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Secret vote on WHO bodes ill for future of global health

Everybody is talking about how best to reform the WHO, arguably the best vehicle for coordinating the ever-changing global health agenda. But a new election process using secret ballots for appointing the next director-general is hardly a promising start.

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News in the Humanosphere: The most welcoming country to refugees is…

China is the most welcoming country when it comes to refugees, according to a new survey of citizens’ attitudes published on Thursday, with Germany ranking second and Britain third. In its first ever report to record global acceptance of refugees, Amnesty International surveyed more than 27,000 people across 27 countries and found that 80 percent

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WHO: Yellow fever outbreak concerning, but not a global emergency

The World Health Organization (WHO) declined to classify the ongoing yellow fever outbreak in Angola and the Democratic Republic of the Congo as a public health emergency. Rather, the U.N. health body characterized the outbreak, which has killed nearly 300 people, as a matter that is “serious and of great concern.” “We determined that the

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Study finds ‘devastatingly high child poverty’ rates among Canada’s indigenous…

Indigenous children in Canada are more than twice as likely to live in poverty than their non-aboriginal counterparts, according to new findings released Tuesday by the Canadian Centre for Policy Alternatives (CCPA). The study, which delves into poverty rates on reserves and in the territories as measured by income, also says that for children living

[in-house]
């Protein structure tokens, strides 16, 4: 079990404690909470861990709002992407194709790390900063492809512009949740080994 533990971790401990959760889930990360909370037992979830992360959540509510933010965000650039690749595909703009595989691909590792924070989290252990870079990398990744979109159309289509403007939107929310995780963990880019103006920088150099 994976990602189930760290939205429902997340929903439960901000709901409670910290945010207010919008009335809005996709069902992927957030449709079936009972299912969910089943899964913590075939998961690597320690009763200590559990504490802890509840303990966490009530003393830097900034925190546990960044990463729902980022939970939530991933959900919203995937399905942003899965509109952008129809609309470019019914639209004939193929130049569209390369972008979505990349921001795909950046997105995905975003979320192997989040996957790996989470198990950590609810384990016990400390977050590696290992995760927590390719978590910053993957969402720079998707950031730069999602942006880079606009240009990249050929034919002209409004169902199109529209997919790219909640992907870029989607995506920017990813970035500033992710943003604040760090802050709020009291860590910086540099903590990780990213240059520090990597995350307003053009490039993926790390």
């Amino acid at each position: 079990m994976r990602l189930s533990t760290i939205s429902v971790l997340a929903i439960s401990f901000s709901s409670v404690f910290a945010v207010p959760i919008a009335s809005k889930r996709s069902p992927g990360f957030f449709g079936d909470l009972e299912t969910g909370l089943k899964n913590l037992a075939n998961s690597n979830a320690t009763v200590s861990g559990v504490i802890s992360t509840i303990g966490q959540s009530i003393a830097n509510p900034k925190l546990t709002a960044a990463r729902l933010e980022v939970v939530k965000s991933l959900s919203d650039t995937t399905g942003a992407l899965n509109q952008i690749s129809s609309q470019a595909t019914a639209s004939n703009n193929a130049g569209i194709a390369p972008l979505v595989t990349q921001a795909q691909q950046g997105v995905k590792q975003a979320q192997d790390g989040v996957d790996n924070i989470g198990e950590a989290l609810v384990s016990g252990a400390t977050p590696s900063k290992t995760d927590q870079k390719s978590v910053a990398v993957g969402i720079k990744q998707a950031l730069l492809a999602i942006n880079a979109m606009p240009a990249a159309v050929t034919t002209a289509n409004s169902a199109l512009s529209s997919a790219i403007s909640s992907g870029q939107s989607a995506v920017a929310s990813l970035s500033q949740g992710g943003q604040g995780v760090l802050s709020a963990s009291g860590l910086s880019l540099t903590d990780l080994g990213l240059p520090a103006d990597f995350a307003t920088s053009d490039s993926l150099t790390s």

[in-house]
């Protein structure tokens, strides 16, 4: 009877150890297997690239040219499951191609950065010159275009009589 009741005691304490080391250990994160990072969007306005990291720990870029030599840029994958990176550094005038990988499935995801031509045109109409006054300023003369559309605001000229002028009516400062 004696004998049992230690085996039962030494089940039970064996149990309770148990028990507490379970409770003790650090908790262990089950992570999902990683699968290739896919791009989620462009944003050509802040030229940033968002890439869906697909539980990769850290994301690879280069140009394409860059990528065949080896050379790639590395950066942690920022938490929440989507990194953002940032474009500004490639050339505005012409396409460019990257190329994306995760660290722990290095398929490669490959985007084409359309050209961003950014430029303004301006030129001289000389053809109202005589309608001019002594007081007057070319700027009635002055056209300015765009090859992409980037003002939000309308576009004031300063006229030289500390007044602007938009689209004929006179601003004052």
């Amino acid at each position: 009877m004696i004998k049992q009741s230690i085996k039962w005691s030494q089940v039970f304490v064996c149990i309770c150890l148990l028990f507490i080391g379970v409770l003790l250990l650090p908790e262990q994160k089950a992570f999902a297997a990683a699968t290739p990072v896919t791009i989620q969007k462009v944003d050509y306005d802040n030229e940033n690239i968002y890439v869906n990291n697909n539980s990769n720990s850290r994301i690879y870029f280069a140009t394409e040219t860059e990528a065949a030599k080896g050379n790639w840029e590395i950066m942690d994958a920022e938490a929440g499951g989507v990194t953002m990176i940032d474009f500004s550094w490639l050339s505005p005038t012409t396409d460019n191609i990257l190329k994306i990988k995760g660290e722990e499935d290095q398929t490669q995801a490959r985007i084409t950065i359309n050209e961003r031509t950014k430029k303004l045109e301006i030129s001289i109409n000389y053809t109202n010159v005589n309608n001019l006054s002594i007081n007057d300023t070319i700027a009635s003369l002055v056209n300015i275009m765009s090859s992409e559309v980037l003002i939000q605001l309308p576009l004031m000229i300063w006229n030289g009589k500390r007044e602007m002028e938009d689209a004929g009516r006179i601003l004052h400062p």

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Peter Piot: From tropical medicine to global health

For today’s Humanosphere podcast, we’re talking with Peter Piot, director of the London School of Hygiene and Tropical Medicine, who is also well known for his role in co-discovering the Ebola virus in then-Zaire, now Democratic Republic of Congo, in 1976. We start by unpacking the etymology of the term “global health” and how the organization

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U.S. presidential campaign in the Humanosphere #3: What about the rest of the world?

This is the third story in a running series of dispatches providing analysis on issues that come up in the U.S. presidential primaries and election that are relevant to the Humanosphere. Global poverty and inequality will get scant attention from the campaigns, but issues raised and ideas tabled during the process will have an impact

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New map could help protect indigenous land in Central America

The areas occupied by hundreds of thousands of indigenous peoples have been plotted on a groundbreaking new map of Central America. According to the map’s creators, the new wealth of information could help protect valuable regions from deforestation and harmful development. The main purpose of the map, which was financed by the Danish government, National Geographic and the International Union